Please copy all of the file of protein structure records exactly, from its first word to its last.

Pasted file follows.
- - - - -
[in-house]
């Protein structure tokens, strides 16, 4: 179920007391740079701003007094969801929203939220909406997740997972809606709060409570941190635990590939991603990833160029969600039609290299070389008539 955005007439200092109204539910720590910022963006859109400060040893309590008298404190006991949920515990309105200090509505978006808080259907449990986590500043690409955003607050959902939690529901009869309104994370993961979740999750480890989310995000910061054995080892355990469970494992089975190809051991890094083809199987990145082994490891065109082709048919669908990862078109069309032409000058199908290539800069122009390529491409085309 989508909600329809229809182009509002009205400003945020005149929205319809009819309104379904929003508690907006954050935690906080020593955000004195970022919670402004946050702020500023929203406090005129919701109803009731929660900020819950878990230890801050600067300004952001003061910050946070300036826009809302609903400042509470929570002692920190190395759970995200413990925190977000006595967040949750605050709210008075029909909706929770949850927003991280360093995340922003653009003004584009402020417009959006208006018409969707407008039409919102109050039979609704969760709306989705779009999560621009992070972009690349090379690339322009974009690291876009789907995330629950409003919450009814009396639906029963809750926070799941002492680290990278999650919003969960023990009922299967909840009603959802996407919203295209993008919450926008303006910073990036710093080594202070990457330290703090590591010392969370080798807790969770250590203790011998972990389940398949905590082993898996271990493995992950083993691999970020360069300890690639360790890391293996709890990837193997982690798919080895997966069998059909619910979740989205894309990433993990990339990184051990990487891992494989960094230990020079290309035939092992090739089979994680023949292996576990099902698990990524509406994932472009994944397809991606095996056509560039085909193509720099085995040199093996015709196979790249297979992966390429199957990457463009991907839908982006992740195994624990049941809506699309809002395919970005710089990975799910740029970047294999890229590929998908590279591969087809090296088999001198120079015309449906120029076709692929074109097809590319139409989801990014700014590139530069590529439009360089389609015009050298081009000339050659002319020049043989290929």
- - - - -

[in-house]
């Protein structure tokens, strides 16, 4: 179920007391740079701003007094969801929203939220909406997740997972809606709060409570941190635990590939991603990833160029969600039609290299070389008539 955005007439200092109204539910720590910022963006859109400060040893309590008298404190006991949920515990309105200090509505978006808080259907449990986590500043690409955003607050959902939690529901009869309104994370993961979740999750480890989310995000910061054995080892355990469970494992089975190809051991890094083809199987990145082994490891065109082709048919669908990862078109069309032409000058199908290539800069122009390529491409085309 989508909600329809229809182009509002009205400003945020005149929205319809009819309104379904929003508690907006954050935690906080020593955000004195970022919670402004946050702020500023929203406090005129919701109803009731929660900020819950878990230890801050600067300004952001003061910050946070300036826009809302609903400042509470929570002692920190190395759970995200413990925190977000006595967040949750605050709210008075029909909706929770949850927003991280360093995340922003653009003004584009402020417009959006208006018409969707407008039409919102109050039979609704969760709306989705779009999560621009992070972009690349090379690339322009974009690291876009789907995330629950409003919450009814009396639906029963809750926070799941002492680290990278999650919003969960023990009922299967909840009603959802996407919203295209993008919450926008303006910073990036710093080594202070990457330290703090590591010392969370080798807790969770250590203790011998972990389940398949905590082993898996271990493995992950083993691999970020360069300890690639360790890391293996709890990837193997982690798919080895997966069998059909619910979740989205894309990433993990990339990184051990990487891992494989960094230990020079290309035939092992090739089979994680023949292996576990099902698990990524509406994932472009994944397809991606095996056509560039085909193509720099085995040199093996015709196979790249297979992966390429199957990457463009991907839908982006992740195994624990049941809506699309809002395919970005710089990975799910740029970047294999890229590929998908590279591969087809090296088999001198120079015309449906120029076709692929074109097809590319139409989801990014700014590139530069590529439009360089389609015009050298081009000339050659002319020049043989290929």